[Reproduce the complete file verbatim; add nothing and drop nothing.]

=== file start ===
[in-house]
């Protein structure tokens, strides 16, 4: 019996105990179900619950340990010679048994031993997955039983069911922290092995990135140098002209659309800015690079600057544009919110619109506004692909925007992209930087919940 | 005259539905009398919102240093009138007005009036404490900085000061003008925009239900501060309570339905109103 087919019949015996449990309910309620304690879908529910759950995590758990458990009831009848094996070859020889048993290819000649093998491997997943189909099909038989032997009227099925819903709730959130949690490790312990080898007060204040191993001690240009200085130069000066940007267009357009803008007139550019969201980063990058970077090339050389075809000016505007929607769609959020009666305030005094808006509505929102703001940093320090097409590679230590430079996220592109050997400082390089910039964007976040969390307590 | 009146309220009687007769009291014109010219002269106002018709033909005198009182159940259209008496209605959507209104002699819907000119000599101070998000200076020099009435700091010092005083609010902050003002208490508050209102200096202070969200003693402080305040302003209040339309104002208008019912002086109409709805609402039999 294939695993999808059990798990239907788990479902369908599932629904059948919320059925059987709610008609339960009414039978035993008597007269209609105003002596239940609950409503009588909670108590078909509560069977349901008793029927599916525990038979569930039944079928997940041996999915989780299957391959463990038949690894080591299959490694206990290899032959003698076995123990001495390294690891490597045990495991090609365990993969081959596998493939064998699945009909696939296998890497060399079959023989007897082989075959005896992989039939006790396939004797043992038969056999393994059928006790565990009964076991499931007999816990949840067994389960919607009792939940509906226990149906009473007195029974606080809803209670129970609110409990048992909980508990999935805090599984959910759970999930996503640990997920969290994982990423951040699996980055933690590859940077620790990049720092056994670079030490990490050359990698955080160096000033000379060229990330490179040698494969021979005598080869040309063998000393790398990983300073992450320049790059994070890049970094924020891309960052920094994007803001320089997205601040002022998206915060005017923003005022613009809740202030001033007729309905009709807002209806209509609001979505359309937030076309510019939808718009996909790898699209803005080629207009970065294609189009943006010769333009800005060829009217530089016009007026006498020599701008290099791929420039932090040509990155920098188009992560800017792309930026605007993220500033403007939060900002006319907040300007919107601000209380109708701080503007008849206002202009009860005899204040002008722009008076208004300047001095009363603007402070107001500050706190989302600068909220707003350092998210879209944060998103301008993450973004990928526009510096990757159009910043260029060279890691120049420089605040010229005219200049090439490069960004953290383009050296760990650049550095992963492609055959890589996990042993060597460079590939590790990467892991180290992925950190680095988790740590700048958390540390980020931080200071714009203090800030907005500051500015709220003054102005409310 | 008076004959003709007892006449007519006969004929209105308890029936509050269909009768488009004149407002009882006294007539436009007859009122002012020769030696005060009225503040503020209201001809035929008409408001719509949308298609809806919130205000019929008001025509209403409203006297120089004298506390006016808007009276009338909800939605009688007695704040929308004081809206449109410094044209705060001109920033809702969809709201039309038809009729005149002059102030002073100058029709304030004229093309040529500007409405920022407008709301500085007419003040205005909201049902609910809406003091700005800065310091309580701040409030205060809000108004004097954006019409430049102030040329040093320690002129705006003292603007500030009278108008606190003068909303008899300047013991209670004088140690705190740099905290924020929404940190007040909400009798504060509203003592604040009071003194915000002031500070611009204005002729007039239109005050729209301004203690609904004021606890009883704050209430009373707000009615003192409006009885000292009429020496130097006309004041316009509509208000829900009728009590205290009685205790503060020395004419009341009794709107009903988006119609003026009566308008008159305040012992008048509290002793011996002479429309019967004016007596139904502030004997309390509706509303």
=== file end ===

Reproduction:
[in-house]
């Protein structure tokens, strides 16, 4: 019996105990179900619950340990010679048994031993997955039983069911922290092995990135140098002209659309800015690079600057544009919110619109506004692909925007992209930087919940 | 005259539905009398919102240093009138007005009036404490900085000061003008925009239900501060309570339905109103 087919019949015996449990309910309620304690879908529910759950995590758990458990009831009848094996070859020889048993290819000649093998491997997943189909099909038989032997009227099925819903709730959130949690490790312990080898007060204040191993001690240009200085130069000066940007267009357009803008007139550019969201980063990058970077090339050389075809000016505007929607769609959020009666305030005094808006509505929102703001940093320090097409590679230590430079996220592109050997400082390089910039964007976040969390307590 | 009146309220009687007769009291014109010219002269106002018709033909005198009182159940259209008496209605959507209104002699819907000119000599101070998000200076020099009435700091010092005083609010902050003002208490508050209102200096202070969200003693402080305040302003209040339309104002208008019912002086109409709805609402039999 294939695993999808059990798990239907788990479902369908599932629904059948919320059925059987709610008609339960009414039978035993008597007269209609105003002596239940609950409503009588909670108590078909509560069977349901008793029927599916525990038979569930039944079928997940041996999915989780299957391959463990038949690894080591299959490694206990290899032959003698076995123990001495390294690891490597045990495991090609365990993969081959596998493939064998699945009909696939296998890497060399079959023989007897082989075959005896992989039939006790396939004797043992038969056999393994059928006790565990009964076991499931007999816990949840067994389960919607009792939940509906226990149906009473007195029974606080809803209670129970609110409990048992909980508990999935805090599984959910759970999930996503640990997920969290994982990423951040699996980055933690590859940077620790990049720092056994670079030490990490050359990698955080160096000033000379060229990330490179040698494969021979005598080869040309063998000393790398990983300073992450320049790059994070890049970094924020891309960052920094994007803001320089997205601040002022998206915060005017923003005022613009809740202030001033007729309905009709807002209806209509609001979505359309937030076309510019939808718009996909790898699209803005080629207009970065294609189009943006010769333009800005060829009217530089016009007026006498020599701008290099791929420039932090040509990155920098188009992560800017792309930026605007993220500033403007939060900002006319907040300007919107601000209380109708701080503007008849206002202009009860005899204040002008722009008076208004300047001095009363603007402070107001500050706190989302600068909220707003350092998210879209944060998103301008993450973004990928526009510096990757159009910043260029060279890691120049420089605040010229005219200049090439490069960004953290383009050296760990650049550095992963492609055959890589996990042993060597460079590939590790990467892991180290992925950190680095988790740590700048958390540390980020931080200071714009203090800030907005500051500015709220003054102005409310 | 008076004959003709007892006449007519006969004929209105308890029936509050269909009768488009004149407002009882006294007539436009007859009122002012020769030696005060009225503040503020209201001809035929008409408001719509949308298609809806919130205000019929008001025509209403409203006297120089004298506390006016808007009276009338909800939605009688007695704040929308004081809206449109410094044209705060001109920033809702969809709201039309038809009729005149002059102030002073100058029709304030004229093309040529500007409405920022407008709301500085007419003040205005909201049902609910809406003091700005800065310091309580701040409030205060809000108004004097954006019409430049102030040329040093320690002129705006003292603007500030009278108008606190003068909303008899300047013991209670004088140690705190740099905290924020929404940190007040909400009798504060509203003592604040009071003194915000002031500070611009204005002729007039239109005050729209301004203690609904004021606890009883704050209430009373707000009615003192409006009885000292009429020496130097006309004041316009509509208000829900009728009590205290009685205790503060020395004419009341009794709107009903988006119609003026009566308008008159305040012992008048509290002793011996002479429309019967004016007596139904502030004997309390509706509303």